Monday, December 14, 2009

Dollhouse Tries to Be Its Best

Dollhouse came back with a bang last week, traveling to the DC Dollhouse for a two-parter bound to make any Dollhouse fan feel even sadder about its cancellation. Then this past week saw the return of Alan Tudyk's Alpha, whose "splash of color" cemented his place as one of the most memorable villains of the Whedonverse. Things are looking good for a strong end to the final season, but it does make me wish they had started with THESE four episodes instead of the ones they did.

First up, the DC two-parter, which was jampacked with twists. The anti-Dollhouse senator is a doll! His wife is really his handler! And he can fight better than Wesley Windham-Price ever could! But the real highlight of the DC episodes was Summer Glau's Bennett, a female Topher with a grudge against Caroline. Her awkward tech talk (and one-handed, no less) made her the perfect counterpoint to Topher, and every one of their scenes was hilarious. Well, until he discovered she's a bit psycho and used him to have the Senator whack Echo.

As excellent as the Topher/Bennett scenes were, the person even better matched for Topher was...Topher, as played by Victor. Turns out Victor does a mean Topher impression, nailing every twitch and high-pitched whine. It's in moments like these when Dollhouse reaches Buffy levels, and makes it clear the great potential that's here. It's also interesting how Topher has gone from my absolute least favorite character to one of the best on the show. He and De Witt have really shined this season. But more on her later. Toss in an appearance from Ray Wise of Twin Peaks fame, and I can safely say the DC mission was a success.

On to this past Friday's two-fer, which was a little more uneven but still with just as much awesome. Left out in the world after the DC escape, Echo spends the next three months training with Ballard to be ready to take out the Dollhouse from the inside. I found the time progression a bit confusing - how did she go from doll trance state in the store to fully integrated Echo in just one scene? But the end result is Echo is no longer her character-of-the-week, nor Caroline, but an actual character who may be capable of taking on a protagonist role she never could before. So dramatic faults or not, the episode at least seems necessary.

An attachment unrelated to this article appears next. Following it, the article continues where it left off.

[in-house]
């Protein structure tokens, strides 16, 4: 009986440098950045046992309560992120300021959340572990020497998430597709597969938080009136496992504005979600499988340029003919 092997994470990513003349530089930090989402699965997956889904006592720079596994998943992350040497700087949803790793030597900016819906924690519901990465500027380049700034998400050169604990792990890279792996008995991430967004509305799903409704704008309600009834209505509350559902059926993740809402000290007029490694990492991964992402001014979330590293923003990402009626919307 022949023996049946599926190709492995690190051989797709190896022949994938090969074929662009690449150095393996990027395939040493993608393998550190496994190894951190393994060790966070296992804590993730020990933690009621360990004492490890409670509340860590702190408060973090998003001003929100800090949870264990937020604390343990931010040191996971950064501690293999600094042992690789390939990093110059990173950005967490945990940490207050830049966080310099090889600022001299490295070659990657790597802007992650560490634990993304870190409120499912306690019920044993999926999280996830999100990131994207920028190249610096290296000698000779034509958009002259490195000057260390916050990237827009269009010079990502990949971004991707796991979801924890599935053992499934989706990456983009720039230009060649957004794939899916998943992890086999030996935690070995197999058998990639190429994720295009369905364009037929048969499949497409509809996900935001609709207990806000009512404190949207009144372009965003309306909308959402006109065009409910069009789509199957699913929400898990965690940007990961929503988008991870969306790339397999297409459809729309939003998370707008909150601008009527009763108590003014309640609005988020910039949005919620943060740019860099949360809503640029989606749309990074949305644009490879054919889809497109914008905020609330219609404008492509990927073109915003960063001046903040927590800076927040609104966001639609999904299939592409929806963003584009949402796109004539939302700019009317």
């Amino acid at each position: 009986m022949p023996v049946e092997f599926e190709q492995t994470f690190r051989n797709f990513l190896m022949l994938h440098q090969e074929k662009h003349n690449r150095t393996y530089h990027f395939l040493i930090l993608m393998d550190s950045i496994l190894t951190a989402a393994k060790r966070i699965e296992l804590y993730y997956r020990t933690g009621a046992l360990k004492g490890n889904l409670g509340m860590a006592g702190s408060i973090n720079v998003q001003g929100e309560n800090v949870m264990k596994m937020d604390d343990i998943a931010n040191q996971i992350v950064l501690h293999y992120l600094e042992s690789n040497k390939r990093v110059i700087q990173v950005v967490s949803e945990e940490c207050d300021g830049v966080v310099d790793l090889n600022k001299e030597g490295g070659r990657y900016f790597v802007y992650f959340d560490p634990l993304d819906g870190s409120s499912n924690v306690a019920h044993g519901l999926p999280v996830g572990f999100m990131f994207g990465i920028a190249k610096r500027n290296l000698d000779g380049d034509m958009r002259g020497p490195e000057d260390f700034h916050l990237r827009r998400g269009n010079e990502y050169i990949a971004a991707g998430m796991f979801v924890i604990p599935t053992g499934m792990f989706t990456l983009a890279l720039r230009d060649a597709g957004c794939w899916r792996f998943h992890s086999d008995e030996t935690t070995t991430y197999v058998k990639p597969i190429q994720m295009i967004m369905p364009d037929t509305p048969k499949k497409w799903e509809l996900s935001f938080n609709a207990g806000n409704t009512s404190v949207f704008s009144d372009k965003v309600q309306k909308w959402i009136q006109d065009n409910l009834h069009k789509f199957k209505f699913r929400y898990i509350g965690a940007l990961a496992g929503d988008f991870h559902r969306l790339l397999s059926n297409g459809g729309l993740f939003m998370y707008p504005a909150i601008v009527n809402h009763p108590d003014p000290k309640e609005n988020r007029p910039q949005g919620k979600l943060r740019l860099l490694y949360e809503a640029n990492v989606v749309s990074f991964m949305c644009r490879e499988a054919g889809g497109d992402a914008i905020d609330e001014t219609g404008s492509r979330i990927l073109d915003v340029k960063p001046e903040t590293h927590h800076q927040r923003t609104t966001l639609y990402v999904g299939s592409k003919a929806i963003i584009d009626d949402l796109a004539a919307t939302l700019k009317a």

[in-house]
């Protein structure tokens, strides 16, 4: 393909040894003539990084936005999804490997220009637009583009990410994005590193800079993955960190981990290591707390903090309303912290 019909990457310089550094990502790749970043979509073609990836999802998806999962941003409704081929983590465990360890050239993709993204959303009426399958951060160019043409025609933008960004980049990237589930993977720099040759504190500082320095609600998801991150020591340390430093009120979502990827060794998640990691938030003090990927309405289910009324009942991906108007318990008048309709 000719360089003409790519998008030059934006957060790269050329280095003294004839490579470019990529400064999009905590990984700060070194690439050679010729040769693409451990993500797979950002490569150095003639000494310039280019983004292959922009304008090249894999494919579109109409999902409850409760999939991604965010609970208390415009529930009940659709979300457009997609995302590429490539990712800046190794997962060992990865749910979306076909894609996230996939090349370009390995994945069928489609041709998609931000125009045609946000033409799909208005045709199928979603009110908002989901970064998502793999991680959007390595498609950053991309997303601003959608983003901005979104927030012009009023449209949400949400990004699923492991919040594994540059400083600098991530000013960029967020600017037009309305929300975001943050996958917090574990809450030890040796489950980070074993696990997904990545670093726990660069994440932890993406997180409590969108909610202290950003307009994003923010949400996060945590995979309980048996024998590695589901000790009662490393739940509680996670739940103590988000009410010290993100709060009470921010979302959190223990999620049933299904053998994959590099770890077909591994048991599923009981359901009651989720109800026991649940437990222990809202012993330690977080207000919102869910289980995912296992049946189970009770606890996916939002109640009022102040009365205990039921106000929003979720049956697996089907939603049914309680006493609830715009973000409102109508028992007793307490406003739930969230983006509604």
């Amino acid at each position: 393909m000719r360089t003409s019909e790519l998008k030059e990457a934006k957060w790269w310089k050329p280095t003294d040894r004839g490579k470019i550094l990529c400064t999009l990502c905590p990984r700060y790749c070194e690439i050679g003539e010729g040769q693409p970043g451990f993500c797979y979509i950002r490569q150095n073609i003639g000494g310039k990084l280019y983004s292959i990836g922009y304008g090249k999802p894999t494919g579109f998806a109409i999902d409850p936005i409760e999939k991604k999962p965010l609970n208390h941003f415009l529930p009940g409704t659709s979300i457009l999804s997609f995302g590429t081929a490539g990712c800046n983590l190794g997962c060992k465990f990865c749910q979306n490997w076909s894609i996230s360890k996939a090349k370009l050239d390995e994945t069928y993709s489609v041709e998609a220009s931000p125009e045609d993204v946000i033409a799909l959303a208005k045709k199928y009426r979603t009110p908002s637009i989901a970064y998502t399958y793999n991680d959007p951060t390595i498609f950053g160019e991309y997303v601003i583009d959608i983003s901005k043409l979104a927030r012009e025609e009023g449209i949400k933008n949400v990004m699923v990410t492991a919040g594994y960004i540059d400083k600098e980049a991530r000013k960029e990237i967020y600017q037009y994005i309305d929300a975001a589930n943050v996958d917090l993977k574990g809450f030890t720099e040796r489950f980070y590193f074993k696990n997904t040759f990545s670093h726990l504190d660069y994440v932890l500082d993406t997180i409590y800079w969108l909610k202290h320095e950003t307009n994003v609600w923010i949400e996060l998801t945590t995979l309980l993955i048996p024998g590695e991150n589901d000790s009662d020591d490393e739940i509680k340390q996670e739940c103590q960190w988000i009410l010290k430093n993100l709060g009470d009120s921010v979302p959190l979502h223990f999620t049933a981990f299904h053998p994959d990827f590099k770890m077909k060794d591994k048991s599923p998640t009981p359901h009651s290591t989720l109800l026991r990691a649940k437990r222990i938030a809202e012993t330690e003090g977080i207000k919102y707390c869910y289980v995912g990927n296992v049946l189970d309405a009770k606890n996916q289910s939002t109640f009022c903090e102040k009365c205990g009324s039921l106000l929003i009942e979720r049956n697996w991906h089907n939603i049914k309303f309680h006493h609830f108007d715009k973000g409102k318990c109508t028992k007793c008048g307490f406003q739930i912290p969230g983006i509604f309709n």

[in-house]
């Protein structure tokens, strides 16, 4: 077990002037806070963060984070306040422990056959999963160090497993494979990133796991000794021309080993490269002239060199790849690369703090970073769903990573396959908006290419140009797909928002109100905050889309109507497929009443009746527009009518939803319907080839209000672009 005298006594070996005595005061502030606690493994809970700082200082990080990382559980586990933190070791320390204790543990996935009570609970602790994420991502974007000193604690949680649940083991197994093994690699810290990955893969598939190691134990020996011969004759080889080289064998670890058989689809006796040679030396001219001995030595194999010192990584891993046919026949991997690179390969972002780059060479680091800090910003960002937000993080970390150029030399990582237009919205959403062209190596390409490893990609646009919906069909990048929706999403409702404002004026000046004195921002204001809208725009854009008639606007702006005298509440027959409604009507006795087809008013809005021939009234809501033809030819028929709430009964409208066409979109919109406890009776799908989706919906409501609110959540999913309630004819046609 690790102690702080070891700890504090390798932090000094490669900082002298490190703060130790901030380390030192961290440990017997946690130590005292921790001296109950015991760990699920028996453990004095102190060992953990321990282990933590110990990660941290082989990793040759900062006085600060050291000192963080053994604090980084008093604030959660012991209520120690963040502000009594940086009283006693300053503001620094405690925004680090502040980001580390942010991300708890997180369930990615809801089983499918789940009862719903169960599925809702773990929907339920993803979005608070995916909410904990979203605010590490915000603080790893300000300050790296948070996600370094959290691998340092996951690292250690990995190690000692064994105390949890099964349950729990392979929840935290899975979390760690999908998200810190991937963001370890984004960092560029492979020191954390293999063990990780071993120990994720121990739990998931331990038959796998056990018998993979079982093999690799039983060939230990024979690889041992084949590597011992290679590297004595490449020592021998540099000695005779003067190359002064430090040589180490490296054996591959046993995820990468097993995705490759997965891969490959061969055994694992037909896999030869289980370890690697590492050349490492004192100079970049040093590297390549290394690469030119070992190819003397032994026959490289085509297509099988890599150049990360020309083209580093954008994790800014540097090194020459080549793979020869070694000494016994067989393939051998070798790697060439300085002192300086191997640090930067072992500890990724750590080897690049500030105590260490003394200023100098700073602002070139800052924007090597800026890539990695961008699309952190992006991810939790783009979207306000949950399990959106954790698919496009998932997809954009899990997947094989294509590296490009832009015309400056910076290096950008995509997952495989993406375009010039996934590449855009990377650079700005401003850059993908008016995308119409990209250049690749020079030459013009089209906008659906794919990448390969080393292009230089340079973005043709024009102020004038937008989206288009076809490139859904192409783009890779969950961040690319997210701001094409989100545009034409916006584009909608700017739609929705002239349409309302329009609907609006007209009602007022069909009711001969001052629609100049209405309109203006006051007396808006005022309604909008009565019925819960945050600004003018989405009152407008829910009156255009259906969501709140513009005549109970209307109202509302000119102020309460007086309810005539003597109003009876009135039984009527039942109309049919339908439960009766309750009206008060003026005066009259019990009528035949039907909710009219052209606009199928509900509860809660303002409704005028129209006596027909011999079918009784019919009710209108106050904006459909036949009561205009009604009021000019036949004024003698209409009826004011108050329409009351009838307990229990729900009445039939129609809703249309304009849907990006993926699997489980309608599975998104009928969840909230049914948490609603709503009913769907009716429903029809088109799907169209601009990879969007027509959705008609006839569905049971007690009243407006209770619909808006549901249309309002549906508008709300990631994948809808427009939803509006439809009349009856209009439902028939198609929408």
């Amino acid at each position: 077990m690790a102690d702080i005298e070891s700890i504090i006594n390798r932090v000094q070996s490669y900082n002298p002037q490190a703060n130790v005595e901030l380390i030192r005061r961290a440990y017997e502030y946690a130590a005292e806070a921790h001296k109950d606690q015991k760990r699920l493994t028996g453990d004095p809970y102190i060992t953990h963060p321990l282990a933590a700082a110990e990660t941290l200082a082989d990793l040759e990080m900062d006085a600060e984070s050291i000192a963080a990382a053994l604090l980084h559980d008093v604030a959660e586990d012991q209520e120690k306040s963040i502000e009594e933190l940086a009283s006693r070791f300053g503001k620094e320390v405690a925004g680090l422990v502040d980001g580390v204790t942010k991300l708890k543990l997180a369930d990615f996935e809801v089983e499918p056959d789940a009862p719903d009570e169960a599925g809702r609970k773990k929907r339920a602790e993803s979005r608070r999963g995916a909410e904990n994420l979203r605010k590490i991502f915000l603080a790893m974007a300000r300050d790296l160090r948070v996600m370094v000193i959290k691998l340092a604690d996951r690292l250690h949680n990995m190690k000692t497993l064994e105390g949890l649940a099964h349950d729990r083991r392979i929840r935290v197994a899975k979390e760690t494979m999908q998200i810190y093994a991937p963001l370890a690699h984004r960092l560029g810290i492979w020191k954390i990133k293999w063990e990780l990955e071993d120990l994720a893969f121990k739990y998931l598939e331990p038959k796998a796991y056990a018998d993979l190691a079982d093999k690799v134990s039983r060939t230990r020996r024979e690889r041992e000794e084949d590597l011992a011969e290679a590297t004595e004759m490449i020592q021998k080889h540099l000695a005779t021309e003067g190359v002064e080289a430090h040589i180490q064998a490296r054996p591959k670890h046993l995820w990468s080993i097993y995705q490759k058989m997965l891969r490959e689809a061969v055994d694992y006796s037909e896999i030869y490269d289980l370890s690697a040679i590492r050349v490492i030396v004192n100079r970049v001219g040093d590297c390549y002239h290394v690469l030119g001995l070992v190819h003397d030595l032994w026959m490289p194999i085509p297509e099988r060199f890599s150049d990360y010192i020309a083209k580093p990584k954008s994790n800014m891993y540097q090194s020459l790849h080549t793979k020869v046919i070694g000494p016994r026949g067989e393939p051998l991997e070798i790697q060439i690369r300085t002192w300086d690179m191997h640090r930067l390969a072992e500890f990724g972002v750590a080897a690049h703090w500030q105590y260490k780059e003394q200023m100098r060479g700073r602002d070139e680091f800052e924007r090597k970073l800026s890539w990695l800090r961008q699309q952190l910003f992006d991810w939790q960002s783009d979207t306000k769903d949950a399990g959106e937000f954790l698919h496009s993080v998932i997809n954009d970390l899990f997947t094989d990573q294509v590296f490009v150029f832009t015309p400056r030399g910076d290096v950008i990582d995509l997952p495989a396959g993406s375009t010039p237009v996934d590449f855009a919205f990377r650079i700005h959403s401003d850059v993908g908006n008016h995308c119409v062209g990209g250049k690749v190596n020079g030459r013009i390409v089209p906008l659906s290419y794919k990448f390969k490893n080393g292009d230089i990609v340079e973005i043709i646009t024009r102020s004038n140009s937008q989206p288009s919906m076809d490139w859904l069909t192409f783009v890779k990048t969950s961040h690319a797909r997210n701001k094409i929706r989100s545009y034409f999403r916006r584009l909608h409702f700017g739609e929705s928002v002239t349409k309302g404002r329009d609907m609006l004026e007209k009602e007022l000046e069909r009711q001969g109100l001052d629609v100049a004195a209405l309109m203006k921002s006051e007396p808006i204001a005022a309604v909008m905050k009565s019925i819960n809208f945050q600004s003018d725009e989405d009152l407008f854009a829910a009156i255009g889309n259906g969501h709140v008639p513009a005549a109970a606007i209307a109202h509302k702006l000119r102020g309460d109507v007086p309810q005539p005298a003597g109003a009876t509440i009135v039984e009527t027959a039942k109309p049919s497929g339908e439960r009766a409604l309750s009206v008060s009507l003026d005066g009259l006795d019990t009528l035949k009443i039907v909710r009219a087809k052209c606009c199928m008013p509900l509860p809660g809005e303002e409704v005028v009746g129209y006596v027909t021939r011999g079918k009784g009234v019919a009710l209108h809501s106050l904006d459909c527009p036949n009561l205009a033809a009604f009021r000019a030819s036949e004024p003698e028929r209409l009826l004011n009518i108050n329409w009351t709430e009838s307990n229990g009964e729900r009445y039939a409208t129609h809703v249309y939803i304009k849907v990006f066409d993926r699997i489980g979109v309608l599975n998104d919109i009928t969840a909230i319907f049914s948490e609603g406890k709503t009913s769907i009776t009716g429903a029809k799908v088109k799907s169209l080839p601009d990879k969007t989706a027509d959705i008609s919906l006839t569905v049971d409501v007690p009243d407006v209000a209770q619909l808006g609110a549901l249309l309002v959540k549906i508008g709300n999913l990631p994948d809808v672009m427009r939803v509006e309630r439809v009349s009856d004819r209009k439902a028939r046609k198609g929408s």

And the dramatic faults extended beyond the brief transition from "did I fall asleep?" to "let me access that personality for you." Using the immigrant she got locked up while in doll-mode as a test subject, the rest of the episode saw Echo trying to arrange her own prison break so she'd be ready to do it under De Witt's nose. The question throughout was what was so important about that one person, which was never answered outside of Echo felt like she owed her and needed to learn to break people out. And the guards were somewhat over-the-top, even when played by Secret Service Agent Aaron Pierce (24 alums two weeks in a row!).

If the Echo/Ballard lovefest wasn't one of the show's finest stories, the De Witt/Harding battle back on the homefront was. As I said above, De Witt has gone from the cold, uncaring Brit boss lady to being one of the most compelling and sympathetic characters on the show this season. Which is why she needed to return to her bitch roots, stealing the (world-destroying) tech from Topher to get back her house from Keith Carradine's smug superior. A good two hours for De Witt, even if not for those in her employ.

On to the second hour, which saw the hotly anticipated return of Alpha. Dashing in his fancy suit and purple tie, he made like Sweeney Todd and went around slashing the throats of all of Echo's most significant clients. It all played like a super suspenseful serial killer movie, and even included a guy blowing up! But things just got crazier as Alpha entered the Dollhouse, using his (potentially world-destroying) tech to turn all dolls into angry warriors as he cornered Ballard in the chair. Ballard may have been left brain-dead, but I'm not too worried for him. With Ballard imprinted within Alpha, it just means Alpha will be coming back shortly.

These past two weeks may give the suggestion that the show can only thrive with high-profile recurring characters like Alpha and Bennett, but it was in the Alpha episode that I really felt the main cast bonding together stronger than ever before. Boyd and Ballard now have the buddy-cop dynamic that works best for their characters and thankfully puts Boyd back onscreen. Echo has a real character and her place in their plotting, and now Topher's in on it too while De Witt stands guard as the capable adversary-who's-sometimes-good. The only missing piece now is Dr. Saunders, who felt more missing than ever as Whiskey's name was mentioned. Biggest mistake the producers did was letting Amy Acker leave.

What's been clear these past few weeks is the Dollhouse writers are determined to get in as much of their story as possible in these final episodes, something we all doubted in the unfortunate crazy mommy episode earlier this season. The dystopian future foretold in Epitaph One seems closer than ever, now that Topher, De Witt, Harding, and Alpha all have the tech that can implant personalities remotely. Next week will go inside the attic, something that wouldn't have happened until season 3 or 4 on a longer runner show. And Echo is now completely past the doll stage and ready to kick ass. There may not be many of us still watching, but we are being rewarded.

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